There is a resident pet here at Sani Lodge. I’ve been told she has lived at the lodge for about 8 or 9 years and is beloved by all of the staff. She enjoys swimming in the lagoon and eating fish and chicken and the occasional banana.
I first met Lucy when I was boarding a small canoe to go down the lake. I was standing by the canoe, paddle in hand, adjusting my pack, when Miguel says to me in a calm voice, “Be careful. Move slowly and quietly. Lucy is behind you.” I turn around slowly and see Lucy about 5 feet away, staring at me, head low to the ground. Half of her body is in the lagoon and the other half on the shore.
Lucy is a black caiman, similar to an alligator. She is about 4 feet long and 3 feet wide. She has earned a healthy respect from the lodge staff and the local Kichwa people who come to the lodge. Two years ago, she had 17 babies. Last year, she had 27. Miguel, who manages the bar and lounge, tells me the babies are thriving. Out there in the lake, somewhere, I suppose. All 44 of them. And they’re no longer babies.
Back on the shore, face to face with the proud mama, I begin a slow side-step, like a sand crab, toward the base of the stairs to the upper deck of the lounge. After what feels like an eternity, my foot lands on the first step. Miguel takes my hand and leads me the rest of the way.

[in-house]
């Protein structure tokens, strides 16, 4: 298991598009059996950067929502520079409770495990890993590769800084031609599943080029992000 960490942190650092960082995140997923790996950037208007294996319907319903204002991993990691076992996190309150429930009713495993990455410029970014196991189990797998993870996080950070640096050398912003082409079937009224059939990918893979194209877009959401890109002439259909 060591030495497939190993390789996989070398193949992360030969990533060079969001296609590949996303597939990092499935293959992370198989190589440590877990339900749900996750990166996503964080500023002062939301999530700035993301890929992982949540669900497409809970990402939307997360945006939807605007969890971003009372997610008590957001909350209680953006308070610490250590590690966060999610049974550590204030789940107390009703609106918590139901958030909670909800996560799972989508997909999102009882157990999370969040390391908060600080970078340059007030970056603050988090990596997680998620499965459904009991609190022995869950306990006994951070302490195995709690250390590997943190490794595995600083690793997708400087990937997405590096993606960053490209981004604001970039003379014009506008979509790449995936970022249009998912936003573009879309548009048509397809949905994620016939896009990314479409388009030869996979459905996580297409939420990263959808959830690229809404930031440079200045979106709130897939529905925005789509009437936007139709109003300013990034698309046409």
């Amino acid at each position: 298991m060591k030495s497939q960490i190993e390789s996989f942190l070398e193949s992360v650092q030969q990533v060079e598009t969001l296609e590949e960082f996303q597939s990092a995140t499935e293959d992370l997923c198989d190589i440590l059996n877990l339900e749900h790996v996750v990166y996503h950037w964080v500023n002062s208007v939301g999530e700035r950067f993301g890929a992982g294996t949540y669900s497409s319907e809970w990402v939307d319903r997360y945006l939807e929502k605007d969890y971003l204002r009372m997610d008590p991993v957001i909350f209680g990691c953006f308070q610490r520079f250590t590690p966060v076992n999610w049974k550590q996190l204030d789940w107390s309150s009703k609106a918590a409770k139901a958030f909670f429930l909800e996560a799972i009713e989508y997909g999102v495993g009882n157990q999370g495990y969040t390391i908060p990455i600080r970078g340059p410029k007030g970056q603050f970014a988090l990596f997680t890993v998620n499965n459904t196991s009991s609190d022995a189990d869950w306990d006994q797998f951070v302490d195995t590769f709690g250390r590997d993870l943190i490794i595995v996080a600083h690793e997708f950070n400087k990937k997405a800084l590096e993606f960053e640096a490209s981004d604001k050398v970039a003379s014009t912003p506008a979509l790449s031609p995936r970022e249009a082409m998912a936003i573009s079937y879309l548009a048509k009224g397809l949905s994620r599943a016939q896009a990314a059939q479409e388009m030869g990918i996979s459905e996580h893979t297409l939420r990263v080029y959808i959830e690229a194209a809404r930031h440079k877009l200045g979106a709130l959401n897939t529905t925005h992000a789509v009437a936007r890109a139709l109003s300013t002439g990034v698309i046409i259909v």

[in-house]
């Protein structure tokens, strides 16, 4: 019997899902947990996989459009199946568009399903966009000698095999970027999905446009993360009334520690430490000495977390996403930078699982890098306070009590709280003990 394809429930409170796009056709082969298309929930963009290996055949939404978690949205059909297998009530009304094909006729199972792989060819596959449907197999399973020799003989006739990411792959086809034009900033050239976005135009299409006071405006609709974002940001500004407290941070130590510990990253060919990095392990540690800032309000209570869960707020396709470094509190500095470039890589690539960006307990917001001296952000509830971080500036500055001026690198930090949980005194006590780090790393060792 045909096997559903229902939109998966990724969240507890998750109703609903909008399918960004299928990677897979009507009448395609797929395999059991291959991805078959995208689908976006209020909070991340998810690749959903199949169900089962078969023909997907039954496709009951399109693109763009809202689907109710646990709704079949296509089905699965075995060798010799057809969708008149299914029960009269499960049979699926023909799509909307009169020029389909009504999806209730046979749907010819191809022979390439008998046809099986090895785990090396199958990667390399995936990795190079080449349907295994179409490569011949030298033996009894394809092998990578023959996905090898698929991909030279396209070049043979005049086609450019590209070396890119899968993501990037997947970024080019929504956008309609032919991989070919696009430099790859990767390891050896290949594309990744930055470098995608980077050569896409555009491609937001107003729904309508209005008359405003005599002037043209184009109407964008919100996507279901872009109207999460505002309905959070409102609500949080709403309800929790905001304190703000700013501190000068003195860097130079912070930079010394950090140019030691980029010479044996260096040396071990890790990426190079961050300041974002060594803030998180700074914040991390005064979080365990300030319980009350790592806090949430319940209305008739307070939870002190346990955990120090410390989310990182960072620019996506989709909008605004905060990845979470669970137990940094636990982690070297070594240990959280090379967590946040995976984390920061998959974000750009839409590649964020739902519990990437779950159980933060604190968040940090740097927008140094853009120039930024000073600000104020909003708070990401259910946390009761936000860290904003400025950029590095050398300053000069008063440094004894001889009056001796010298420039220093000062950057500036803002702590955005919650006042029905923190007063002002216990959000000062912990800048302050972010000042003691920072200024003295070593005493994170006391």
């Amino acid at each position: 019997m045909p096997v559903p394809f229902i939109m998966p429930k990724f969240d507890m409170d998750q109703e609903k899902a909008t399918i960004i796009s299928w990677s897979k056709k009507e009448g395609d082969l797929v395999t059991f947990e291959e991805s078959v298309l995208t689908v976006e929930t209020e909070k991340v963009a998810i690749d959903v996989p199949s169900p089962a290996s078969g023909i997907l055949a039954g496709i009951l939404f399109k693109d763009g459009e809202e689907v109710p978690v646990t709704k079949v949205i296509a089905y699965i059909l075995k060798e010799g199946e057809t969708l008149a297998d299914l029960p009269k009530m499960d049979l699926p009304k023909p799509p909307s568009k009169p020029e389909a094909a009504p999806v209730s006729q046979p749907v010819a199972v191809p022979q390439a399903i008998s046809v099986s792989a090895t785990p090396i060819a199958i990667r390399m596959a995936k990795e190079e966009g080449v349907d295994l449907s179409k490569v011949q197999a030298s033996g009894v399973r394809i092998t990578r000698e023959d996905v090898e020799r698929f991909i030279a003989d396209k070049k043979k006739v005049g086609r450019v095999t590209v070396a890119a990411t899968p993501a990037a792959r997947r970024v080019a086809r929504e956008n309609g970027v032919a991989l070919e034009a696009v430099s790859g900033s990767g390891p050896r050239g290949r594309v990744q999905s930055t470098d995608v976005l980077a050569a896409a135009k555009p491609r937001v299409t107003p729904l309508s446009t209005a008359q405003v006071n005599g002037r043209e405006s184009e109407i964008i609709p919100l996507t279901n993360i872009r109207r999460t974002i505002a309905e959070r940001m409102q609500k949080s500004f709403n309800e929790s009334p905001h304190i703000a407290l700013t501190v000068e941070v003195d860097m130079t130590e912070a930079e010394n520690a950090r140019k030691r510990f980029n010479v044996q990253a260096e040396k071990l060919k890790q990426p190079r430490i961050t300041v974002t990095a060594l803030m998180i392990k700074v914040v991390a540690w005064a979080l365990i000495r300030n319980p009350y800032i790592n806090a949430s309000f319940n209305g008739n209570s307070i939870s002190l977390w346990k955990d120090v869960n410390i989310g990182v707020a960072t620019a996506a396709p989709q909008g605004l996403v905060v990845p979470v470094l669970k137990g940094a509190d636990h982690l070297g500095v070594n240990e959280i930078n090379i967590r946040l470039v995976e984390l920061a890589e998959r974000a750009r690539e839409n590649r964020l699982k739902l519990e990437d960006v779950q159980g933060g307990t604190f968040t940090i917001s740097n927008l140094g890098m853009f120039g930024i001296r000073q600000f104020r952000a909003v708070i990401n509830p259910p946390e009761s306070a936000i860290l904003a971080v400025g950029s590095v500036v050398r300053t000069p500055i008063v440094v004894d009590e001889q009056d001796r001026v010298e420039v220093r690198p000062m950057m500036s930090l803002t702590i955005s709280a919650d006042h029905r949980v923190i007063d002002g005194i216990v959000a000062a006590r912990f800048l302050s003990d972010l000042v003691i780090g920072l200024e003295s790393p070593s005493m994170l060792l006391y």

I’m shaking. Miguel is laughing. He tells me most species of black caimans are too small to be dangerous to humans. They prey on much smaller animals. Plus, Lucy is fairly docile and well fed. She knows not to attack her “bread and butter.”
Lucy visits the shores of the lagoon every morning. Maybe she wants to say hello to her friends at the lodge, or perhaps she simply wants to rest on the bank, warming in the sunshine. Or, maybe Lucy has come to realize that she is the most photogenic – and likely the most photographed — black caiman in Ecuador. I am learning to love her, too.
As part of our continuing work with the indigenous Amazonian community of Sani Isla in Ecuador, Deborah Tompkins is sharing a travelogue of her experiences as an American in the Amazon. Deb’s company, Sage Point, works with NGOs in Africa, Asia and now Latin America to develop and execute marketing and communication strategies. She is donating her time and expertise to support RP and the Sani Warmi community. We invite you to join Deb as she introduces you to the people, the community, their Amazon ecolodge, and their forest home.
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